Here are the true stories of the West's most terrible massacres—Sacramento River, Mountain Meadows, Sand Creek, Marias River, Camp Grant, and Wounded Knee, among others. These massacres involved Americans killing Indians, but also Indians killing Americans and, in the case of the currently hugely controversial Mountain Meadows Massacre in 1857, Mormons slaughtering a party of American settlers, including women and children.
McMurtry's evocative descriptions of these events recall their full horror, and the deep, constant apprehension and dread endured by both pioneers and Indians. By modern standards the death tolls were often small—Custer's defeat in 1876 was the only encounter to involve more than two hundred dead—yet in the thinly populated West of that time, the violent extinction of a hundred people had a colossal impact on all sides. Though the perpetrators often went unpunished, many guilty and traumatized men felt compelled to tell and retell the horror they had committed. Nephi Johnson, one of the participants in the Mountain Meadows Massacre, died crying "Blood, blood, blood!"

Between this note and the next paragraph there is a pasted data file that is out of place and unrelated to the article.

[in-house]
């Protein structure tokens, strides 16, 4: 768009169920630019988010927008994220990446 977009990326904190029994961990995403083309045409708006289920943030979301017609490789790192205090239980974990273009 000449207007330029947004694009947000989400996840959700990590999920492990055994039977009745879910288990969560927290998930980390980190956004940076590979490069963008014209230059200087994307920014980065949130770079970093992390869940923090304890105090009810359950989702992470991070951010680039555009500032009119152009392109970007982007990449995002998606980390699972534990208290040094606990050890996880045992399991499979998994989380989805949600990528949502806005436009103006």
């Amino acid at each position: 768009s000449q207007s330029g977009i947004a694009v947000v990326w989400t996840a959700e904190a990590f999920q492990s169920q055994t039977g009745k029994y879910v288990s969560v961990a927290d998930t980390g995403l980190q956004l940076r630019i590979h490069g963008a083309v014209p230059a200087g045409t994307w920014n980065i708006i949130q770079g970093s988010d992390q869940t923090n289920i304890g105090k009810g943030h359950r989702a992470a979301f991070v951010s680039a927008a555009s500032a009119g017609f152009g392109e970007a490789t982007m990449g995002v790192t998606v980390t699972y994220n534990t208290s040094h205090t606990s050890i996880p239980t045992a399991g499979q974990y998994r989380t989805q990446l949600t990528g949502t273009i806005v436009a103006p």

McMurtry's powerful prose captures the gritty essence of this tumultuous and pivotal era, and the fascinating and remarkable men and women-American and Indian, celebrated and forgotten-who shaped the West, and would kill to keep it.